What is a “Good Entomologist?”
Recently there was an article in ESA’s Entomology Today about the habits of a successful entomologist (Ten Habits of Highly Successful Entomologists). I’ve actually sort of pondered this question before. It never fails that whenever I am talking with colleagues and other various bug folk of entomological origin we usually start reminiscing or catching up on the latest news regarding mutual acquaintances. When this happens there is always someone referred to as being a “good entomologist.” For example, it goes something like…”Hey did you hear about Julie? Yeah, she got David’s old job at the State Department of Ag. Yeah, she’s a good entomologist.” Or maybe something like…”Wow, did you hear about Randy? He got lost doing field work and had to eat his fly bait for a few days. He’s a little crazy, but he’s an awesome entomologist.” What does that really mean? Why do some entos frequently get those props and others not so much? (full disclosure – I am in the latter category).
Getting back to the Ten Habits article, I have to say I was a little disappointed. I mean, it was a good story and I agree with all ten of those habits, but they apply to pretty much any profession. If you do those things you’re going to be the bomb at whatever you’ve chosen to do. Meditation, exercise, relationships, organization, etc., yes, all those things are great, but what specifically makes your peers consider you to be a good entomologist? Not even necessarily your peers but what prompts the layperson to heap entomological praise on you?
I can’t write much more tonight so I am just going to get to the point. For me I think it is really simple. A good entomologist is someone who, when called upon at any time and in any circumstance, can identity an insect to species relying solely on the knowledge accumulated in their brain. We all know these people, those who can quickly give the species name of any fly, beetle, or bug that is presented to them. But really it isn’t only about the ID, the good entomologist spout off the biology of the bug in question, and the really great ones will continue to talk for another 30 minutes about it and then want to to where the specimen as found so then can go collect a series.
Mediocre entomologists like me can usually pass for good entomologists with those who don’t know better. You just have to cite the family name or even the order (anything sounding important) and give a few basic facts and your usually good. Pretty soon, as word gets around and you keep answering people’s questions about insects, you get a moniker like buggirl or bugman (I guess it is sexist, but bugwoman and bugboy are more rare). That is all fine and good (and no offense to all the “bug-people” out there – heck, I had to give myself the nickname “entophile”), but it is the walking, talking catalogs of insect knowledge that I label “good entomologists.” If they are lacking certain social skills they can sometimes be a little annoying, but that usually doesn’t lessen the respect they garner. By default these are usually folks that do a lot of taxonomy, that work in museums and work with collections, or that do a lot of field work. Most of the good entomologists I know are older, but there are some young ones too. I love being around good entomologists because I have great admiration for the vast information stored in their brains and I hope somehow their smarts will rub off on me – and I just find them to be cool in an unconventional way.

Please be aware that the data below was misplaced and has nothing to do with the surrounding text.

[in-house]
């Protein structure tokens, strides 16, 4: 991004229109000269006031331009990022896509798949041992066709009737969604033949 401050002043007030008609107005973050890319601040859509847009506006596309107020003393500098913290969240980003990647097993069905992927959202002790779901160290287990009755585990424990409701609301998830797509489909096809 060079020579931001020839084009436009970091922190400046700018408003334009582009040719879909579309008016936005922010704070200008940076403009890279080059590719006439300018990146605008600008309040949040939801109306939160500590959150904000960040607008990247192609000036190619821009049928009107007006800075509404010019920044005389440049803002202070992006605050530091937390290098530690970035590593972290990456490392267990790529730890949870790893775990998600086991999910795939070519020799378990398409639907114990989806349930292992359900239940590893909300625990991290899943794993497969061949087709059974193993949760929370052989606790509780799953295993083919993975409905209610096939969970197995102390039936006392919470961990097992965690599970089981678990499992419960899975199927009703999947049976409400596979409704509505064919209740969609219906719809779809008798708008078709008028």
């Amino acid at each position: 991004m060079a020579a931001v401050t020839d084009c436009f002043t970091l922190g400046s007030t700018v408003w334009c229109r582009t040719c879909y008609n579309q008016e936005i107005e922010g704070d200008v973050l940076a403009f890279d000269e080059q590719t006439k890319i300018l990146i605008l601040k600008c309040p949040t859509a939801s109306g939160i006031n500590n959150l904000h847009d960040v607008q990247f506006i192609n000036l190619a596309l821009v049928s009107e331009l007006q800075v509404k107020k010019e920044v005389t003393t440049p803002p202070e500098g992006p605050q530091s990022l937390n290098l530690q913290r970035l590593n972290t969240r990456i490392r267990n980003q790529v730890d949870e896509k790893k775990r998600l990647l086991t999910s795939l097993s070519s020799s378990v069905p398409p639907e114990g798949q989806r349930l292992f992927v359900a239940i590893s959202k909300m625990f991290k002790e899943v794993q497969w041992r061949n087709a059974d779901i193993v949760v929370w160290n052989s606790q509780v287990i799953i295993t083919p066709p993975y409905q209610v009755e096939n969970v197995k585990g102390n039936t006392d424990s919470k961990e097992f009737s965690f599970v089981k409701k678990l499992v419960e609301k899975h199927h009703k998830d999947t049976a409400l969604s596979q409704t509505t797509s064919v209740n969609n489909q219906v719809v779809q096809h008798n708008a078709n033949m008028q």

No doubt there are entomology icons that don’t necessarily fit in this category and that have achieved amazing accomplishments. I am not taking anything away from them. I simply think a good entomologist is someone who can whip out an impromptu identification of an obscure weevil or moth and tell you something interesting about it like it’s no big deal. BAM! Drop the mic (or butterfly net) – now that’s a good entomologist.